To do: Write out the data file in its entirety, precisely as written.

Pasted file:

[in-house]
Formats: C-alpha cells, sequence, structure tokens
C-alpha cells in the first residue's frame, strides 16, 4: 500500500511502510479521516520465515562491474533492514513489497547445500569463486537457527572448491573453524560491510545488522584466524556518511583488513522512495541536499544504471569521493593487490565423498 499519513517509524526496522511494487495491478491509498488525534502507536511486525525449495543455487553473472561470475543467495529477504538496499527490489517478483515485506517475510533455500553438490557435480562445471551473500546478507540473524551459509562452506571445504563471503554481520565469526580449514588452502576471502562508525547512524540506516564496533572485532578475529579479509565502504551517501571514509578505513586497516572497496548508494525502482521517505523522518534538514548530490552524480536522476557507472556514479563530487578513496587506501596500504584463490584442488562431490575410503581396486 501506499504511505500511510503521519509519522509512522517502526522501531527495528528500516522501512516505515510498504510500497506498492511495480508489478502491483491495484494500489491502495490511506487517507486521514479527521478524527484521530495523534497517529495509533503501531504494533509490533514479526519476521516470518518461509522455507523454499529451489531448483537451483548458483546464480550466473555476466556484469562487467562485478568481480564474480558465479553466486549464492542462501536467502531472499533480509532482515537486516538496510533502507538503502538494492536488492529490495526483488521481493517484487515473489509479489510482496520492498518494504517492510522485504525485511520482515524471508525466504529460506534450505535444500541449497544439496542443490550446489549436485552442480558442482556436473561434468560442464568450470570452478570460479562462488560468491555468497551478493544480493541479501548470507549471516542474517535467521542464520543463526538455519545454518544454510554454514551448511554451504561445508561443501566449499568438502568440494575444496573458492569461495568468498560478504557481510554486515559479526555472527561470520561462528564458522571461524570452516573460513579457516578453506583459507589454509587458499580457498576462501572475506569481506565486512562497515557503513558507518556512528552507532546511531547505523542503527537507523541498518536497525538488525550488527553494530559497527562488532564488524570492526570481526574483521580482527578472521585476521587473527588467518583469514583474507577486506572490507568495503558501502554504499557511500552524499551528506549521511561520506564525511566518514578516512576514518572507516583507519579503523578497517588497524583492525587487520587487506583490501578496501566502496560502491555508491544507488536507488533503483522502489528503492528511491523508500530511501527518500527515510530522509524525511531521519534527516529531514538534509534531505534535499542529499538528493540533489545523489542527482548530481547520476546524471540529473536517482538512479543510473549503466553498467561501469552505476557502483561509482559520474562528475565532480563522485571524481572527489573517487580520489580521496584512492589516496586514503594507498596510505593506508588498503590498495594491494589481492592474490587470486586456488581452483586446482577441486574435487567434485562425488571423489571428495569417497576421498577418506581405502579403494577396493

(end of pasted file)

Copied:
[in-house]
Formats: C-alpha cells, sequence, structure tokens
C-alpha cells in the first residue's frame, strides 16, 4: 500500500511502510479521516520465515562491474533492514513489497547445500569463486537457527572448491573453524560491510545488522584466524556518511583488513522512495541536499544504471569521493593487490565423498 499519513517509524526496522511494487495491478491509498488525534502507536511486525525449495543455487553473472561470475543467495529477504538496499527490489517478483515485506517475510533455500553438490557435480562445471551473500546478507540473524551459509562452506571445504563471503554481520565469526580449514588452502576471502562508525547512524540506516564496533572485532578475529579479509565502504551517501571514509578505513586497516572497496548508494525502482521517505523522518534538514548530490552524480536522476557507472556514479563530487578513496587506501596500504584463490584442488562431490575410503581396486 501506499504511505500511510503521519509519522509512522517502526522501531527495528528500516522501512516505515510498504510500497506498492511495480508489478502491483491495484494500489491502495490511506487517507486521514479527521478524527484521530495523534497517529495509533503501531504494533509490533514479526519476521516470518518461509522455507523454499529451489531448483537451483548458483546464480550466473555476466556484469562487467562485478568481480564474480558465479553466486549464492542462501536467502531472499533480509532482515537486516538496510533502507538503502538494492536488492529490495526483488521481493517484487515473489509479489510482496520492498518494504517492510522485504525485511520482515524471508525466504529460506534450505535444500541449497544439496542443490550446489549436485552442480558442482556436473561434468560442464568450470570452478570460479562462488560468491555468497551478493544480493541479501548470507549471516542474517535467521542464520543463526538455519545454518544454510554454514551448511554451504561445508561443501566449499568438502568440494575444496573458492569461495568468498560478504557481510554486515559479526555472527561470520561462528564458522571461524570452516573460513579457516578453506583459507589454509587458499580457498576462501572475506569481506565486512562497515557503513558507518556512528552507532546511531547505523542503527537507523541498518536497525538488525550488527553494530559497527562488532564488524570492526570481526574483521580482527578472521585476521587473527588467518583469514583474507577486506572490507568495503558501502554504499557511500552524499551528506549521511561520506564525511566518514578516512576514518572507516583507519579503523578497517588497524583492525587487520587487506583490501578496501566502496560502491555508491544507488536507488533503483522502489528503492528511491523508500530511501527518500527515510530522509524525511531521519534527516529531514538534509534531505534535499542529499538528493540533489545523489542527482548530481547520476546524471540529473536517482538512479543510473549503466553498467561501469552505476557502483561509482559520474562528475565532480563522485571524481572527489573517487580520489580521496584512492589516496586514503594507498596510505593506508588498503590498495594491494589481492592474490587470486586456488581452483586446482577441486574435487567434485562425488571423489571428495569417497576421498577418506581405502579403494577396493